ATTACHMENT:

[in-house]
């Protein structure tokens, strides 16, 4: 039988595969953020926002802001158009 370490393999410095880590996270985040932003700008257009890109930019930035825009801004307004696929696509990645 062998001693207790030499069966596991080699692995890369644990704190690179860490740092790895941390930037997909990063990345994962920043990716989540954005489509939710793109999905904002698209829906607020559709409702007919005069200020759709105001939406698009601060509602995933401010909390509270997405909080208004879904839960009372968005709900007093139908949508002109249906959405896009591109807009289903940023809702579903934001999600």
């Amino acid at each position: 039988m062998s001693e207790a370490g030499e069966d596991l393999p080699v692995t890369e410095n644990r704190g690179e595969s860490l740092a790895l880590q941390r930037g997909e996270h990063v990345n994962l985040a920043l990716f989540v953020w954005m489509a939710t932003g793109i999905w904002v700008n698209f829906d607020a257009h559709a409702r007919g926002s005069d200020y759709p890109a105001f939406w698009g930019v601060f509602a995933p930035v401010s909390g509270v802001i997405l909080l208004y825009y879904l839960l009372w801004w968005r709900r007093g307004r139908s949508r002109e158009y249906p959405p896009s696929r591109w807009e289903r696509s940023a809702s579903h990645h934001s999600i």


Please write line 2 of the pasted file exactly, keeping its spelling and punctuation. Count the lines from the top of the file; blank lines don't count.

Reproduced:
């Protein structure tokens, strides 16, 4: 039988595969953020926002802001158009 370490393999410095880590996270985040932003700008257009890109930019930035825009801004307004696929696509990645 062998001693207790030499069966596991080699692995890369644990704190690179860490740092790895941390930037997909990063990345994962920043990716989540954005489509939710793109999905904002698209829906607020559709409702007919005069200020759709105001939406698009601060509602995933401010909390509270997405909080208004879904839960009372968005709900007093139908949508002109249906959405896009591109807009289903940023809702579903934001999600």